Search SFE    Search EoF

  Omit cross-reference entries  

Welcome to the Encyclopedia of Science Fiction, Fourth Edition. Some sample entries appear below. Click here for the Introduction; here for the masthead; here for Acknowledgments; here for the FAQ; here for advice on citations. Find entries via the search box above (more details here) or browse the menu categories in the grey bar at the top of this page.

Site updated on 23 May 2022
Sponsor of the day: The Telluride Institute

Simak, Clifford D

(1904-1988) US author whose primary occupation 1929-1976 was newspaper work, and who worked full-time for the Minneapolis Star from 1939 until his retirement, when he became a full-time writer of sf, some years past his early prime. His first published stories, beginning with "The World of the Red Sun" in Wonder Stories for December 1931, were less individual than his later work; significantly, however, that first tale deals with Time Travel, which became his favourite sf device for the ...

Jonathan, Norton Hughes

(1914-1990) US author, mostly of adventure tales for boys. The "ghost gang" in Dan Hyland, Police Reporter (1936) is rationalized; but the Lost Race City in The Lost Empire; Or, Larry Hannon Carries On (1934), part of the Eagle Scouts series, is duly discovered in Nepal and dealt with. [JC]

Jacobson, Mark

(1948-    ) US journalist – best known for his 1970s work for the Village Voice in New York – and author of an elaborately confabulated sf/fantasy novel, Gojiro (1991); the tale is seen through the eyes of a mild-mannered Monster, a Mutant lizard named after the Japanese film monster Gojira. Gojiro is a kind of Candide (see Voltaire), and his adventures with the kind and the cruel – especially on Radioactive Island (see Island), where radiation-damaged ...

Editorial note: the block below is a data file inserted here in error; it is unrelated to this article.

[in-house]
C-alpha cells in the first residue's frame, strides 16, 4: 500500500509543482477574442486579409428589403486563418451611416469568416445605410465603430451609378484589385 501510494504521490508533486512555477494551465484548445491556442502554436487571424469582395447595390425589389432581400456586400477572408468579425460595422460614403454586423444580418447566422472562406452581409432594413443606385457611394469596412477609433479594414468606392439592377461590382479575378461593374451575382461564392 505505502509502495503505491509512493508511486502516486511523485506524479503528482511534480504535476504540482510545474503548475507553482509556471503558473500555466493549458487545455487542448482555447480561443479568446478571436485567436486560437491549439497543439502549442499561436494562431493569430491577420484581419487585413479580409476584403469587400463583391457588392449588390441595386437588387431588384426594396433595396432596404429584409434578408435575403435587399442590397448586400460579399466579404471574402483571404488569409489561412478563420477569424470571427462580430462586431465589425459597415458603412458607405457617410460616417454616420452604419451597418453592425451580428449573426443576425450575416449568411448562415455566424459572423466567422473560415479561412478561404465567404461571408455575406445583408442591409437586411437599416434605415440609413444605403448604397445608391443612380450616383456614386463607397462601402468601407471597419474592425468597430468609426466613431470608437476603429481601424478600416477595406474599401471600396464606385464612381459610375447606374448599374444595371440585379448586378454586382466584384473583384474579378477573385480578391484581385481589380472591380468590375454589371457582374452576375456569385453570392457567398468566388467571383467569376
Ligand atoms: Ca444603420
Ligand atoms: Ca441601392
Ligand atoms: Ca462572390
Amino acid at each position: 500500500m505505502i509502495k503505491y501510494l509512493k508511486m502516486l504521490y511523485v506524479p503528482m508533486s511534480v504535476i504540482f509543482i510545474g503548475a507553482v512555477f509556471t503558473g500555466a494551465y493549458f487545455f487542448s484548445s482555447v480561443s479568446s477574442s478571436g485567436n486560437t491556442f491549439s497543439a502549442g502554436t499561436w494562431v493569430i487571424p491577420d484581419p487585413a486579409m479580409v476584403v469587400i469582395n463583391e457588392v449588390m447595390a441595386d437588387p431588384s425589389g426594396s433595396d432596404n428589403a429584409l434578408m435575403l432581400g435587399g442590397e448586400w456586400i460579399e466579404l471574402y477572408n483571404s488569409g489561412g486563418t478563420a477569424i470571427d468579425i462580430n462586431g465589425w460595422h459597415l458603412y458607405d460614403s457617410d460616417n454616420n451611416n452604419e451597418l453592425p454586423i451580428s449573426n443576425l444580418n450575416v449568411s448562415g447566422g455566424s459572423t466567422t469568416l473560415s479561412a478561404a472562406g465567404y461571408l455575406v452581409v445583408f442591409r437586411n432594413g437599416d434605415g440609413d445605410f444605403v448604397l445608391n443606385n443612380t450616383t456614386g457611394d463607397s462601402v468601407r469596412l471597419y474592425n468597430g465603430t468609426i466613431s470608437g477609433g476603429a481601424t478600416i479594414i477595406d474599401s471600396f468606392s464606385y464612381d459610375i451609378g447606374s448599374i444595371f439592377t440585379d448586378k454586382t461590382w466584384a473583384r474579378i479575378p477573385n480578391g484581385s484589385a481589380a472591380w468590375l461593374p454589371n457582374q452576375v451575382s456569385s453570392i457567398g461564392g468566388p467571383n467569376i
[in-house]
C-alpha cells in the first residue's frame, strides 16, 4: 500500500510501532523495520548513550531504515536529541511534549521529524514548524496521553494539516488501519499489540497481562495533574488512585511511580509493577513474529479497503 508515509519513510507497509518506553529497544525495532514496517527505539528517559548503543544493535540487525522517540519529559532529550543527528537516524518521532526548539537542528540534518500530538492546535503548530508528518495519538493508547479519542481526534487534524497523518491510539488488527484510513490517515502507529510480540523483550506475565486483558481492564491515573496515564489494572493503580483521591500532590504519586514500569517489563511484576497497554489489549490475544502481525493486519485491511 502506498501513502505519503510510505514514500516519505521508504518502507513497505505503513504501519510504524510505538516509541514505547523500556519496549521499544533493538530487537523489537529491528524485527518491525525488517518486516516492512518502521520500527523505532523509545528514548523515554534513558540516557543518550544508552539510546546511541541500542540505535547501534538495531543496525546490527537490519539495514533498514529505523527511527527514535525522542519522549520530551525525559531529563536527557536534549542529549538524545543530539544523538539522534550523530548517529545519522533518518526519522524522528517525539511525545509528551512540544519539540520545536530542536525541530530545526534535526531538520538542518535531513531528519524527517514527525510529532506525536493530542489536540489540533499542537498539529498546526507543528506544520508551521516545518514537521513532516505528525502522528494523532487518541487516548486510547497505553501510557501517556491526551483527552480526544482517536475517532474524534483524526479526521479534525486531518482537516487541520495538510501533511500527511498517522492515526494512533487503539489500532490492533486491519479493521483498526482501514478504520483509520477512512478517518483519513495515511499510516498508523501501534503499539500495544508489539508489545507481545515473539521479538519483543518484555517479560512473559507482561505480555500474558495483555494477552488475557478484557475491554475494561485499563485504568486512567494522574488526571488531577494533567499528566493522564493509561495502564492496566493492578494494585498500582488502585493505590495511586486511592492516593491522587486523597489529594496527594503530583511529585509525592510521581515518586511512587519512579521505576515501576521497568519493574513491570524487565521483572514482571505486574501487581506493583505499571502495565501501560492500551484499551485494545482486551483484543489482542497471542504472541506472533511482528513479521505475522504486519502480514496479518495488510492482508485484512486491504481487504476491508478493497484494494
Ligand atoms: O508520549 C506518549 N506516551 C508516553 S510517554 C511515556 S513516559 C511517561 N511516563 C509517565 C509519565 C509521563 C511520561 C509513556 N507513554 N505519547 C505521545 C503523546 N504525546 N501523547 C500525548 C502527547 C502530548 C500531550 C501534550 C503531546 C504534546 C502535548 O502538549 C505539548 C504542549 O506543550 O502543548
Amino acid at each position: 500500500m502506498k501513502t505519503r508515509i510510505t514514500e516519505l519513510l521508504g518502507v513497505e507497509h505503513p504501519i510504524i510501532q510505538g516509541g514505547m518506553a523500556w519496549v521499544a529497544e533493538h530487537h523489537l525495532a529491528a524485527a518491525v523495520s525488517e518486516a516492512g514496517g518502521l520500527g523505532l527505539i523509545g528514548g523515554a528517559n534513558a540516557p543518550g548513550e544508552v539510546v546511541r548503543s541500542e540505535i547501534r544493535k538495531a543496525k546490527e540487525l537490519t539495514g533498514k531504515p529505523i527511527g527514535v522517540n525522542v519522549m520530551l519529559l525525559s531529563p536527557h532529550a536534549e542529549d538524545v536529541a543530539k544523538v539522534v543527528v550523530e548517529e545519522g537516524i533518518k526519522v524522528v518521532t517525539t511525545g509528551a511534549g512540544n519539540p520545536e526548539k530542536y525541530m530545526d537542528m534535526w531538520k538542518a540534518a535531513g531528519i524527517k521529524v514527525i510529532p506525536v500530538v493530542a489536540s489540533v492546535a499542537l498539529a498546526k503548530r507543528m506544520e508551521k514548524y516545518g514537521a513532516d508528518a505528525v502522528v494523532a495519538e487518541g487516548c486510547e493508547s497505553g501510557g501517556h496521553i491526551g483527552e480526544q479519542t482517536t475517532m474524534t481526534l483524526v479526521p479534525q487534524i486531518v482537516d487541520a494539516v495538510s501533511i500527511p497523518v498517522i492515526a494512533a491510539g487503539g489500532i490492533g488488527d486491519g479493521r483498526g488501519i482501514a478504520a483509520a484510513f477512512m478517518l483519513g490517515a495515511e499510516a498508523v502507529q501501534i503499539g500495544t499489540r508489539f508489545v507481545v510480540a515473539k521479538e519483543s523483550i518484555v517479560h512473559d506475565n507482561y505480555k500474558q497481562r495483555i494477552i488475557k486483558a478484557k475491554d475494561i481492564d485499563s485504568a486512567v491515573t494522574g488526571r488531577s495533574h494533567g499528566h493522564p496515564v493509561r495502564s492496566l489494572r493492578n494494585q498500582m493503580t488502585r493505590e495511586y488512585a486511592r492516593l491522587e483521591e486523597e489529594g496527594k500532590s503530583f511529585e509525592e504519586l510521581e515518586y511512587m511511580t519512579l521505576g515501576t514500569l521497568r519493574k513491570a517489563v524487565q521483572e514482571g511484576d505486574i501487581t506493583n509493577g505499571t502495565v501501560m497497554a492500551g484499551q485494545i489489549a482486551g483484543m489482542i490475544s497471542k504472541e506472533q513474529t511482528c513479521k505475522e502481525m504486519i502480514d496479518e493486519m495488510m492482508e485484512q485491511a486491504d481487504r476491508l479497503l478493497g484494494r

Turner, Gerry

(1921-1982) US portrait photographer and author of fiction for the Young Adult market, including one sf novel, Stranger from the Depths (1967). Here the seeming last survivor of an ancient amphibian civilization from the Hollow Earth is discovered by a party of young US high-schoolers and their mentor, a college professor. The lizard-like being awakens (see Sleeper Awakes) and leads them to his people's Underground City; but there are other survivors in another city, and conflict ensues. ...

Cozzens, James Gould

(1903-1978) US author, best known for his novels of contemporary American life, including Guard of Honor (1948), for which he won the Pulitzer Prize, and By Love Possessed (1957), which brought him considerable fame. One of the passengers in the doomed liner (see Ship of Fools) that gives its name to S S San Pedro (August 1930 Scribner's Magazine; 1931) is a malign doctor, a Mysterious Stranger who is an unmistakable allegorical representation of Death; he jumps ship. A second short novel, ...

Langford, David

(1953-    ) UK author, critic, editor, publisher and sf fan, in the latter capacity recipient of 21 Hugo awards for fan writing – some of the best of his several hundred pieces are assembled as Let's Hear It for the Deaf Man (coll 1992 chap US; much exp vt The Silence of the Langford 1996; exp 2015 ebook) as Dave Langford, edited by Ben Yalow – plus five Best Fanzine Hugos and one Semiprozine Hugo for his self-produced news magazine, Ansible (which see). His one ...

This website uses cookies.  More information here. Accept Cookies